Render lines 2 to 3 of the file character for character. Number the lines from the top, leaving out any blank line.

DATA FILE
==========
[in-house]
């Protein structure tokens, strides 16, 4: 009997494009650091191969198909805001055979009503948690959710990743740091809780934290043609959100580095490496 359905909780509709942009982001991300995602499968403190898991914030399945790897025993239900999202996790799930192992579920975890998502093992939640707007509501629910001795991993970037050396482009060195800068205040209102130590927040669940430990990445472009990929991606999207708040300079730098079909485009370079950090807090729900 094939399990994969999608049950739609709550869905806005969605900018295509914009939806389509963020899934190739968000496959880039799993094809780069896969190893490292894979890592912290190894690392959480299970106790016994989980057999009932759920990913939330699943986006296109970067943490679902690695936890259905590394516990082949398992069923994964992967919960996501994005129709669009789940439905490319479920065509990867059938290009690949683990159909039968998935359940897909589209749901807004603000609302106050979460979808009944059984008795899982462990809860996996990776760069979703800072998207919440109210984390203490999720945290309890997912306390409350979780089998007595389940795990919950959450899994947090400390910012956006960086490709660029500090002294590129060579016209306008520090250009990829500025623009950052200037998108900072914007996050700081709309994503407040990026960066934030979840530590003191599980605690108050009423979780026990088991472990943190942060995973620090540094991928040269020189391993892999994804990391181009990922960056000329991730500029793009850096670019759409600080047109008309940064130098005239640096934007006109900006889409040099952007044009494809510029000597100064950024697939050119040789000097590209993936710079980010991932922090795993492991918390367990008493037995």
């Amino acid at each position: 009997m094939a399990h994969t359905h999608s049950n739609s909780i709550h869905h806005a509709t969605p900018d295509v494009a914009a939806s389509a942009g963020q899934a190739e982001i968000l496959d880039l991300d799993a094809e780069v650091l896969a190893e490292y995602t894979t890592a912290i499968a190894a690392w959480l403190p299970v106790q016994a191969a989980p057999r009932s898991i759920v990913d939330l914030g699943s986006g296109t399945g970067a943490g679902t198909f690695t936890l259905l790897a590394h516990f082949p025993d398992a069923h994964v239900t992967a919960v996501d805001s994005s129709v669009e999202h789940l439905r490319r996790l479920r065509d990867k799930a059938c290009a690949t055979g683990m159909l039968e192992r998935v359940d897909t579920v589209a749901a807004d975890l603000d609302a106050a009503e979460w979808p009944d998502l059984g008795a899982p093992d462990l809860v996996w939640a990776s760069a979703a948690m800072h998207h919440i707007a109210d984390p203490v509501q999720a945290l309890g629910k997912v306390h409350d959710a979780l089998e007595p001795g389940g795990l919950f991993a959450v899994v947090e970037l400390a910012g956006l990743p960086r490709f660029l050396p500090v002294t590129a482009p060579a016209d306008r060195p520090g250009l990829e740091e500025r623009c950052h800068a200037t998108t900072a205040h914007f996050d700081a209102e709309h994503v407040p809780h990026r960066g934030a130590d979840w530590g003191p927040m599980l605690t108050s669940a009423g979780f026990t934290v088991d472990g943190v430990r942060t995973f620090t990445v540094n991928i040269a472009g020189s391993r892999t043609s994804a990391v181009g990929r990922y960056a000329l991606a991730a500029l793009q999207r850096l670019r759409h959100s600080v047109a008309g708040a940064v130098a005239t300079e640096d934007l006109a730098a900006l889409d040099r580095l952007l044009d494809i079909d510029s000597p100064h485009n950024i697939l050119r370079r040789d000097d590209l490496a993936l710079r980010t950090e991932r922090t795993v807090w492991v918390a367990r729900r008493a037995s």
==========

């Protein structure tokens, strides 16, 4: 009997494009650091191969198909805001055979009503948690959710990743740091809780934290043609959100580095490496 359905909780509709942009982001991300995602499968403190898991914030399945790897025993239900999202996790799930192992579920975890998502093992939640707007509501629910001795991993970037050396482009060195800068205040209102130590927040669940430990990445472009990929991606999207708040300079730098079909485009370079950090807090729900 094939399990994969999608049950739609709550869905806005969605900018295509914009939806389509963020899934190739968000496959880039799993094809780069896969190893490292894979890592912290190894690392959480299970106790016994989980057999009932759920990913939330699943986006296109970067943490679902690695936890259905590394516990082949398992069923994964992967919960996501994005129709669009789940439905490319479920065509990867059938290009690949683990159909039968998935359940897909589209749901807004603000609302106050979460979808009944059984008795899982462990809860996996990776760069979703800072998207919440109210984390203490999720945290309890997912306390409350979780089998007595389940795990919950959450899994947090400390910012956006960086490709660029500090002294590129060579016209306008520090250009990829500025623009950052200037998108900072914007996050700081709309994503407040990026960066934030979840530590003191599980605690108050009423979780026990088991472990943190942060995973620090540094991928040269020189391993892999994804990391181009990922960056000329991730500029793009850096670019759409600080047109008309940064130098005239640096934007006109900006889409040099952007044009494809510029000597100064950024697939050119040789000097590209993936710079980010991932922090795993492991918390367990008493037995």
């Amino acid at each position: 009997m094939a399990h994969t359905h999608s049950n739609s909780i709550h869905h806005a509709t969605p900018d295509v494009a914009a939806s389509a942009g963020q899934a190739e982001i968000l496959d880039l991300d799993a094809e780069v650091l896969a190893e490292y995602t894979t890592a912290i499968a190894a690392w959480l403190p299970v106790q016994a191969a989980p057999r009932s898991i759920v990913d939330l914030g699943s986006g296109t399945g970067a943490g679902t198909f690695t936890l259905l790897a590394h516990f082949p025993d398992a069923h994964v239900t992967a919960v996501d805001s994005s129709v669009e999202h789940l439905r490319r996790l479920r065509d990867k799930a059938c290009a690949t055979g683990m159909l039968e192992r998935v359940d897909t579920v589209a749901a807004d975890l603000d609302a106050a009503e979460w979808p009944d998502l059984g008795a899982p093992d462990l809860v996996w939640a990776s760069a979703a948690m800072h998207h919440i707007a109210d984390p203490v509501q999720a945290l309890g629910k997912v306390h409350d959710a979780l089998e007595p001795g389940g795990l919950f991993a959450v899994v947090e970037l400390a910012g956006l990743p960086r490709f660029l050396p500090v002294t590129a482009p060579a016209d306008r060195p520090g250009l990829e740091e500025r623009c950052h800068a200037t998108t900072a205040h914007f996050d700081a209102e709309h994503v407040p809780h990026r960066g934030a130590d979840w530590g003191p927040m599980l605690t108050s669940a009423g979780f026990t934290v088991d472990g943190v430990r942060t995973f620090t990445v540094n991928i040269a472009g020189s391993r892999t043609s994804a990391v181009g990929r990922y960056a000329l991606a991730a500029l793009q999207r850096l670019r759409h959100s600080v047109a008309g708040a940064v130098a005239t300079e640096d934007l006109a730098a900006l889409d040099r580095l952007l044009d494809i079909d510029s000597p100064h485009n950024i697939l050119r370079r040789d000097d590209l490496a993936l710079r980010t950090e991932r922090t795993v807090w492991v918390a367990r729900r008493a037995s």